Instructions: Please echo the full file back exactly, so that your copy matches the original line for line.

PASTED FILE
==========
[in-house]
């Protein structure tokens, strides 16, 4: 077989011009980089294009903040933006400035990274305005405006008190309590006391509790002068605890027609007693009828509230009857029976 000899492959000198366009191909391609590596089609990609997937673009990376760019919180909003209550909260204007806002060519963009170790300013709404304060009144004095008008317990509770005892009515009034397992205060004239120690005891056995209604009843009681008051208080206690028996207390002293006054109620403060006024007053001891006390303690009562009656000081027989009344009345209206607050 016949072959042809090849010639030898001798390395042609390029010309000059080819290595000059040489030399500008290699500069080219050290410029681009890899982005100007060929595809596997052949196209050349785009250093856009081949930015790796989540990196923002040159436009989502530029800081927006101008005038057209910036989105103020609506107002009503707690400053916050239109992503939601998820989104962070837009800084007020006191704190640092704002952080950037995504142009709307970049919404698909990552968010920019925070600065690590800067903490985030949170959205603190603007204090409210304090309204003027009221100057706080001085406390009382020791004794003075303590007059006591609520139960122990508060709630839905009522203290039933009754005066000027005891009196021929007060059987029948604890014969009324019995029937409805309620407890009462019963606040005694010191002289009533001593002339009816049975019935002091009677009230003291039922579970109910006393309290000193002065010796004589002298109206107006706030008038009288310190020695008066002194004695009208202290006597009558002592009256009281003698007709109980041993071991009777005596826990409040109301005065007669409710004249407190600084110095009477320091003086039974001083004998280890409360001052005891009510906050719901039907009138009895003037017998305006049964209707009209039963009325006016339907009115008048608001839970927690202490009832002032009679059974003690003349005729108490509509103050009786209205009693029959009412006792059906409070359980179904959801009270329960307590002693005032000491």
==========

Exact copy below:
[in-house]
């Protein structure tokens, strides 16, 4: 077989011009980089294009903040933006400035990274305005405006008190309590006391509790002068605890027609007693009828509230009857029976 000899492959000198366009191909391609590596089609990609997937673009990376760019919180909003209550909260204007806002060519963009170790300013709404304060009144004095008008317990509770005892009515009034397992205060004239120690005891056995209604009843009681008051208080206690028996207390002293006054109620403060006024007053001891006390303690009562009656000081027989009344009345209206607050 016949072959042809090849010639030898001798390395042609390029010309000059080819290595000059040489030399500008290699500069080219050290410029681009890899982005100007060929595809596997052949196209050349785009250093856009081949930015790796989540990196923002040159436009989502530029800081927006101008005038057209910036989105103020609506107002009503707690400053916050239109992503939601998820989104962070837009800084007020006191704190640092704002952080950037995504142009709307970049919404698909990552968010920019925070600065690590800067903490985030949170959205603190603007204090409210304090309204003027009221100057706080001085406390009382020791004794003075303590007059006591609520139960122990508060709630839905009522203290039933009754005066000027005891009196021929007060059987029948604890014969009324019995029937409805309620407890009462019963606040005694010191002289009533001593002339009816049975019935002091009677009230003291039922579970109910006393309290000193002065010796004589002298109206107006706030008038009288310190020695008066002194004695009208202290006597009558002592009256009281003698007709109980041993071991009777005596826990409040109301005065007669409710004249407190600084110095009477320091003086039974001083004998280890409360001052005891009510906050719901039907009138009895003037017998305006049964209707009209039963009325006016339907009115008048608001839970927690202490009832002032009679059974003690003349005729108490509509103050009786209205009693029959009412006792059906409070359980179904959801009270329960307590002693005032000491």